Yahoo Movies also marks the first product launch under Josh Wolk, the former Entertainment Weekly senior editor recently brought on as executive editor of Yahoo Entertainment. Other recent editorial hires include a former “Page Six” editor to oversee Yahoo Travel, and Elle veteran Joe Zee as editor in chief for Yahoo Fashion.
I think the new magazine layout template Yahoo is using with Movies, Food and Travel is a solid step forward. Over the last ten years the Yahoo brand has been growing really stale and not feeling fresh or modern. With the advent of solid hires on the design and editorial side, things are looking fresh. This new digital magazine system is also the testbed for the new Yahoo ad units, that blend contextual adverts amidst the regular content.
Many nonconventional companies are starting to get involved in the news business. The most recent one to develop a strategy was Facebook Paper that launched a few months ago and curates content from mainstream news organizations. Pepsi, Red Bull and Mini Cooper have all hired in-house writers to develop a slew of original content. Ebay is hoping to capitalize on this growing trend, turning its main site into a digital magazine.
Devin Wenig is the President of the global eBay Marketplaces business unit. He came to the company from Thomson Reuters in September 2011. He knows something about journalism and is laying down the foundation to turn eBay into a digital magazine. In order to facilitate this he has hired a “chief content curator” and dozens of editors and long-form writers to help turn its site into a digital magazine.
Currently eBay is laying down the blueprint of how they will transform their main landing pages to provide data-driven stories about the items people are most searching for, infographics depicting surprising top sellers and unique seasonal stories. Currently the template of this new initiative is evident in the Pinterest inspired Ebay Today.
The main intention behind the digital magazine aspect of eBay is to hire specialists from many different industries. If you are hunting eBay for sports cards, comic books or even a new pair of PRPS jeans, you will in the future encounter articles about fashion, geek culture and sports memorabilia. This will encourage people to visit the site daily on the PC or their mobile device to keep informed about the latest news and happenings of the industry. Following the sports card examples, Ebay will likely keep track of new series, expansion or critical information like who is in the running for Rookie of the year, to assist you to buy the right cards.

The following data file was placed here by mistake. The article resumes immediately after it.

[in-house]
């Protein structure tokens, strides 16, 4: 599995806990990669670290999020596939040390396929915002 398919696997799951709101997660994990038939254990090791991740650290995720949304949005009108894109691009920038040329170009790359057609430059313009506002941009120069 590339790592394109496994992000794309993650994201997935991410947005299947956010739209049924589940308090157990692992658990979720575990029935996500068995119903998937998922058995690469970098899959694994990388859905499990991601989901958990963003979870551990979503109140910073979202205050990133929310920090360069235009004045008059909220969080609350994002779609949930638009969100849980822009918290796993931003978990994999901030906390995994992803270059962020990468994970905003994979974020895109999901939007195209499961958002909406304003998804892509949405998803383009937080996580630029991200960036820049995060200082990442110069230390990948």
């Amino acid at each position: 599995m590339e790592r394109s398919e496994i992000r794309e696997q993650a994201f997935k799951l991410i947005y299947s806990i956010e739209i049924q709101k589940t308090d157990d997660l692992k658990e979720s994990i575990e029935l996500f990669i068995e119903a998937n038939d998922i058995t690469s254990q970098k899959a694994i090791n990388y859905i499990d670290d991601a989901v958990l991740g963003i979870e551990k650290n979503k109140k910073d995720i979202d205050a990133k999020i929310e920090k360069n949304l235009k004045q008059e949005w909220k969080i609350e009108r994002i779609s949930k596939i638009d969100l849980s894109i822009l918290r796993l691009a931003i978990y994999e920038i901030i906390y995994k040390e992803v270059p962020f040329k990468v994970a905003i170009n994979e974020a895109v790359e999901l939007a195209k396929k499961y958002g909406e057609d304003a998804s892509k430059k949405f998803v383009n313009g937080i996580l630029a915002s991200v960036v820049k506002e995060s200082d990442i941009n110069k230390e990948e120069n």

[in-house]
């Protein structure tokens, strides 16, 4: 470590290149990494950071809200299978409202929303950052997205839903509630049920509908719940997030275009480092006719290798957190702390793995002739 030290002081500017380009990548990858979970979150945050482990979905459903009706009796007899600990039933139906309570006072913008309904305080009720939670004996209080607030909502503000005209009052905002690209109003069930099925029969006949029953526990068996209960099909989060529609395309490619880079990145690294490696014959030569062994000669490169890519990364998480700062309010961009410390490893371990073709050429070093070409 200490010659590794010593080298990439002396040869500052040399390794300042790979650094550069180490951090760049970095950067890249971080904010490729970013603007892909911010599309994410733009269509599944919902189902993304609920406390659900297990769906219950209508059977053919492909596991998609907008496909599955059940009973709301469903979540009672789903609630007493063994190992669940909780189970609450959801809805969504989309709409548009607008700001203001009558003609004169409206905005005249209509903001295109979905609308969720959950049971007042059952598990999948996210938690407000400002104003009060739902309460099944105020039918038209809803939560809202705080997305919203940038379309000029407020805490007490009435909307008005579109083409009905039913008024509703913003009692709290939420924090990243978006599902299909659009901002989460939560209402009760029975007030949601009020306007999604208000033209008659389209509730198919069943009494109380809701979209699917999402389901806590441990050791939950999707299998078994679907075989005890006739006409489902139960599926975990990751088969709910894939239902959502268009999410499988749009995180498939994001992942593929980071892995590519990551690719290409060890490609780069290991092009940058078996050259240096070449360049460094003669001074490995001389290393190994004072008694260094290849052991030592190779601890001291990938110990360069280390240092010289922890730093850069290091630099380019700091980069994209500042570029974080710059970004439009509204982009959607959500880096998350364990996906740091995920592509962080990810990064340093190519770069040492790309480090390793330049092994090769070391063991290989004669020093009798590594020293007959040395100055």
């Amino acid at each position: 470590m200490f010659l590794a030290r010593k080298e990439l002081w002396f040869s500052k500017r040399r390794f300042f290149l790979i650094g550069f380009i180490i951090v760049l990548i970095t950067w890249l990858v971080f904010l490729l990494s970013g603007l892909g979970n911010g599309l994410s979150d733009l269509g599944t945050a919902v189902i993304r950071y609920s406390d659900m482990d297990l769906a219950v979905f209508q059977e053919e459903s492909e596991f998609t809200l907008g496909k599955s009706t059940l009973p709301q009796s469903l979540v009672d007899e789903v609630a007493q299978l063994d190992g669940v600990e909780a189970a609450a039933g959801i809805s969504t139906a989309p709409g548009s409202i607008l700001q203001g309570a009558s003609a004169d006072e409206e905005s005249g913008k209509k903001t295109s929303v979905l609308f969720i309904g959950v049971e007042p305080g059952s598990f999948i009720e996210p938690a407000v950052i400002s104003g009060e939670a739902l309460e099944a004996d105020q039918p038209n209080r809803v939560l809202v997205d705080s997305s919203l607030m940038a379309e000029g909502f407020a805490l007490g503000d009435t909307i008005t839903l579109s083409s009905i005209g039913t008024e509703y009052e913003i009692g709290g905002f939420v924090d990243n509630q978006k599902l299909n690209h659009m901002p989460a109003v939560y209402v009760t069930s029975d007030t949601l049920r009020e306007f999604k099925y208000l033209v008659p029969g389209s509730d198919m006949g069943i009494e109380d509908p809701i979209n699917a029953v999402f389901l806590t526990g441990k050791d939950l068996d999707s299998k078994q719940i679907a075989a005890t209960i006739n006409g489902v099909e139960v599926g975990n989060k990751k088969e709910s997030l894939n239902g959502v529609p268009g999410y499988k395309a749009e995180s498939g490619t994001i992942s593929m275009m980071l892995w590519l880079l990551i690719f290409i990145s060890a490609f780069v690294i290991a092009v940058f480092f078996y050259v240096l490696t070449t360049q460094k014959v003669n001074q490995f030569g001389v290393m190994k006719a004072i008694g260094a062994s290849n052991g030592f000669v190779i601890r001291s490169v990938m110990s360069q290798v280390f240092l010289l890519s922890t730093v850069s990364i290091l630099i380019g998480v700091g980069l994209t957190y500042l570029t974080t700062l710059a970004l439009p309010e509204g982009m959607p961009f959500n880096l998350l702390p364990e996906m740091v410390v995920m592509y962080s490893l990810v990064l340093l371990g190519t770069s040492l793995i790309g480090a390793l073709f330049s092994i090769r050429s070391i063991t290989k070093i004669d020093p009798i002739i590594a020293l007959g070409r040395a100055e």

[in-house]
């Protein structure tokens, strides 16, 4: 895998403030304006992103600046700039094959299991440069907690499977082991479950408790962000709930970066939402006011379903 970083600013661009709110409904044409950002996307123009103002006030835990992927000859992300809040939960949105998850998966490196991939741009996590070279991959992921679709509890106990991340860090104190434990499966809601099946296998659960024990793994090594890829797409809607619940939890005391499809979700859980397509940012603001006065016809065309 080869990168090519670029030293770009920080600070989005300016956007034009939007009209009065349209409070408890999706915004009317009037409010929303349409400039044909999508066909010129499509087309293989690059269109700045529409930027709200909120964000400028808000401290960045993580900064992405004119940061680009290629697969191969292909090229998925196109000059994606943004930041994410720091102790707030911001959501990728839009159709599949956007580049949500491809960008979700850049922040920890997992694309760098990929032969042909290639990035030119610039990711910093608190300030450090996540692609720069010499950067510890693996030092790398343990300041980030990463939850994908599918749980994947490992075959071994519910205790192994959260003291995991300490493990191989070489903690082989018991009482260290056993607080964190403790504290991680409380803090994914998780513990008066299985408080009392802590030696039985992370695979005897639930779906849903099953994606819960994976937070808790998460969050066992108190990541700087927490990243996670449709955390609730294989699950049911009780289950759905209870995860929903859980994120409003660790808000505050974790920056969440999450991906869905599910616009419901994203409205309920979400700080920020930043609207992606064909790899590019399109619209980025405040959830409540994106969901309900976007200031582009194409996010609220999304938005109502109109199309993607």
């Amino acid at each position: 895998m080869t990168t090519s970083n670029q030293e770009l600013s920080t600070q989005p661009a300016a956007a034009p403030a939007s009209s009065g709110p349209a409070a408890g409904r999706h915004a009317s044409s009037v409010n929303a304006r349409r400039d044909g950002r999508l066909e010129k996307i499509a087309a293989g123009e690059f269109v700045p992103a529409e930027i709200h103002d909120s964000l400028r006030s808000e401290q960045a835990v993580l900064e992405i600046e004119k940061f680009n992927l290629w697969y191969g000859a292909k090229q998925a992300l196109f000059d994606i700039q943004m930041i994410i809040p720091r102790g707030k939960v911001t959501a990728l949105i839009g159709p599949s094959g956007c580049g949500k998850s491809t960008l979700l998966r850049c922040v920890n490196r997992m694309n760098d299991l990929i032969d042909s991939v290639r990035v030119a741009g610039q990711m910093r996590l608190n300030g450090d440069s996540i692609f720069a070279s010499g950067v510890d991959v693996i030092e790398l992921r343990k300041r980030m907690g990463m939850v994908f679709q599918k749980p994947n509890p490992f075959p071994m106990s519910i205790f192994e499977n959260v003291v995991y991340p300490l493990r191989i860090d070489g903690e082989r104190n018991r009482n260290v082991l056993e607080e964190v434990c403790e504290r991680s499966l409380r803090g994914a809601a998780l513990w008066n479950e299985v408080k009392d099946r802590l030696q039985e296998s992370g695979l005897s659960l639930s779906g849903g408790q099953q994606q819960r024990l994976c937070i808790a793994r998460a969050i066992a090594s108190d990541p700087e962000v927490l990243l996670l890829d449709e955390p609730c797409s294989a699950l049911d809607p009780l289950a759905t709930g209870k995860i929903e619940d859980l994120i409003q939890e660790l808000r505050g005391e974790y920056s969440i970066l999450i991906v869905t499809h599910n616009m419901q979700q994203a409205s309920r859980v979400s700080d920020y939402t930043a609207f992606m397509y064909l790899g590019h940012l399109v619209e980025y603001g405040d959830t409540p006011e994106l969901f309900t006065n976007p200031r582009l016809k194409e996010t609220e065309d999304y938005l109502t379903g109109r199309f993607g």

Ebay is betting on original content will get people visiting the site every day and hopefully make impulse buys along the way. If their vision is realized and every single sub-category as their own dedicated curation expert it could be the competitive advantage they need to battle Amazon.
The National Magazine Awards have been going strong in the US since 1966 and this years contenders saw a dramatic spike in mobile traffic due to their optimized websites and dedicated apps. Fast Company has won the prestigious magazine of the year, beating out The Atlantic, Bon Appetit and Esquire.
Over 600 magazine editors attended the Nation Magazine Awards in New York and many awards were given out in various categories. Fast Company won the major award but the New Yorker took home 4 different awards.
On the digital side, New York magazine was awarded with the Ellie for Best Website, while National Geographic won for both Tablet Magazine and Multimedia. Glamour dominated the digital video category with its Screw You Cancer documentary series. Digital only sites like Slate, Pitchfork, The Atavist, The Daily Beast and The Verge were contenders but did not win any awards.
Digital magazines presented a slight conundrum to the publishing industry when they first became available on the high-color and easily manipulated tablets. While limited titles were available in the days of slow-to-load black-and-white e-readers, the pictures that so many readers loved–and advertisers relied on in order to be convinced to foot the bill for production–proved to be problematic. Once tablets came on the scene, a limited number of publishers were ready to take advantage of the technology.
Unfortunately, it seems like the rest of the publishing industry quickly followed the leaders. A host of apps and subscriptions services have made magazines discovery in the app stores and virtual newsstands almost as much of a problem as it is for books.
New enhancements and algorithms in Apple’s Newsstand are at work to change that, though. An article by Allison Reber for The Guardian points out that the interactivity associated with many of the top selling digital magazines–with features like embedded video and hyperlinks and the ability to shop within the magazine for products that are mentioned–have helped boost those titles into positions of more prominence. Incorporating push notifications is also important, according to Reber, as they help turn readers into customers within the app. Those in-app purchases add up and get Apple’s attention.
Reber went on to mention other factors that can play a role in magazine discovery and some suggestions Apple can integrate into its Newsstand, but readily pointed out that reviews–as in all things consumer-related, especially where reading material is concerned–can make or break an app in the blink of an eye.